About 1,700 years ago, humans first arrived on the scene on the island of Hawai’i. Since then, the island’s biodiversity has steadily declined. This is due to several factors: deforestation, humans repurposing land for agriculture and, possibly most detrimental, the introduction of non-native species. And it’s a non-native species that has put a Hawai’ian bird on the brink of extinction.
Non-native plants and animals have been brought to the Big Island of Hawai’i for a wide variety of reasons. First, Polynesians, who were the first inhabitants of Hawai’i, brought animals and plants for food. In the 18th century, Europeans brought over more livestock and other plants that would go on to out-compete native species. Then, in the 1920s, two devastating invasives were introduced: the banana poka, an ornamental vine that has taken over tens of thousands of acres of forest, and the Japanese white-eye (Zosterops japonicus), a bird introduced to shrink insect populations. It is doubtful that people realized in 1929, when the bird was introduced, that it would also be responsible for shrinking the population of something else, a native honeycreeper.
In a new study released last week in the journal PLOS ONE, researchers from the University of Hawai’i at Monoa reveal that the endangered Hawai’i creeper (Oreomystis mana) population at Hakalau Forest National Wildlife Refuge has shrunk by 63 percent in the last decade, most likely from food limitation associated with increased numbers of the Japanese white-eye. For the last 80 years, the creeper and white-eye have been forced to share food sources on the confined island, and the white-eye has been winning the foraging battle, as its population increased while the creeper’s declined. Beyond the population numbers, though, the study’s authors document that the surviving young creepers have lower body mass, shorter bills and shorter legs than past generations of creepers, and overall, the species is showing signs of malnutrition.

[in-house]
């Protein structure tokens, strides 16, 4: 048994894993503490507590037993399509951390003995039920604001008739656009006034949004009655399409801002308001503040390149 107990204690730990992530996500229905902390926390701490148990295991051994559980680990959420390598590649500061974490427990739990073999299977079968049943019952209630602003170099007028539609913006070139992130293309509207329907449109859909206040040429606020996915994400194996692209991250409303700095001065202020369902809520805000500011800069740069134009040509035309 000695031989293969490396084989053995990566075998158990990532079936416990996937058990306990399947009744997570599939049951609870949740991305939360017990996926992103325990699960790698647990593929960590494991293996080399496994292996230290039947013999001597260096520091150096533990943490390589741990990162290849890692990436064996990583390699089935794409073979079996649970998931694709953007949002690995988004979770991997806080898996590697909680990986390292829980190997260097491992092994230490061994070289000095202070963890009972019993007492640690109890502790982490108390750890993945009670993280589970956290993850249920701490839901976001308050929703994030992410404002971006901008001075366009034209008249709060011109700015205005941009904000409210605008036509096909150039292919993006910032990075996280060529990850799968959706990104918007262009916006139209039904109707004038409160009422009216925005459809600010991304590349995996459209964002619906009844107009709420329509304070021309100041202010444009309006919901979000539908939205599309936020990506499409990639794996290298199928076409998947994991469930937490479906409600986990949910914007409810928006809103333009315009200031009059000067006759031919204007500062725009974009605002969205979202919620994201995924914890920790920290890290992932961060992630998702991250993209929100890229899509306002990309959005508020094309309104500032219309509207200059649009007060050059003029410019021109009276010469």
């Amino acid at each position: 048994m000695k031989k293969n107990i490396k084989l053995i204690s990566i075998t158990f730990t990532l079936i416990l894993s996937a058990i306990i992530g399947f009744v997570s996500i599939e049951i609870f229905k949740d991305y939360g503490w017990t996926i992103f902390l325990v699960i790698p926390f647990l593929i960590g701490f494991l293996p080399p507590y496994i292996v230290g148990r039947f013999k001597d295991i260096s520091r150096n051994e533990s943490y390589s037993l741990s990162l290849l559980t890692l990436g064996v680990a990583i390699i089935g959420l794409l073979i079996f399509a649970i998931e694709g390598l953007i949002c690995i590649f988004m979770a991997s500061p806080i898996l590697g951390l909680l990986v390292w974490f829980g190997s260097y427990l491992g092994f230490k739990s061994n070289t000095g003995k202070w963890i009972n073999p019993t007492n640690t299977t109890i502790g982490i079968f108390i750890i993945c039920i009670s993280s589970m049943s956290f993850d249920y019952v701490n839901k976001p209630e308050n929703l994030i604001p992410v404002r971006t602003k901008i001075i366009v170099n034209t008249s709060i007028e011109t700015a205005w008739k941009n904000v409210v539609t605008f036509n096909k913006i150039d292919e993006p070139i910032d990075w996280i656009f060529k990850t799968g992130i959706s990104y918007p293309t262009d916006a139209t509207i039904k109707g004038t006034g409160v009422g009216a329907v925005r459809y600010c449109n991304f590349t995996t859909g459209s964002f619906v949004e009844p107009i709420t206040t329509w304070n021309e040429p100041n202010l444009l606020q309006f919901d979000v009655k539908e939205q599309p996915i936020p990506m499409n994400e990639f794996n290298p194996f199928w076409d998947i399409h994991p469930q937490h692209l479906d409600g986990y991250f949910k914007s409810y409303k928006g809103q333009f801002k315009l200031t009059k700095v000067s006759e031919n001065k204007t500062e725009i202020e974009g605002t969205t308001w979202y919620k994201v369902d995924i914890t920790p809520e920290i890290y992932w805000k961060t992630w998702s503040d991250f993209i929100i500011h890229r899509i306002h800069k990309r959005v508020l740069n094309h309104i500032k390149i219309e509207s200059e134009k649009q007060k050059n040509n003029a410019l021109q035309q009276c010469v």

From 1992 to 1996, American Forests planted more than 150,650 trees in Hakalau Forest National Wildlife Refuge to help reestablish nesting ground for Hawai’ian birds. The tree most commonly planted was the acacia koa, a hardwood tree that provides a habitat for birds like the creeper. It is important that these trees be replanted because half of the island’s native forests have disappeared.
These birds have surely seen better days — before humans disrupted their natural ecosystem. Scientists and volunteers on the island are hard at work trying to save both the native forests and native wildlife from the threat of invasive species. For more on this fight and struggle to protect Hawai’i’s native species, check out our Spring/Summer 2013 magazine feature “Islands in the Balance.”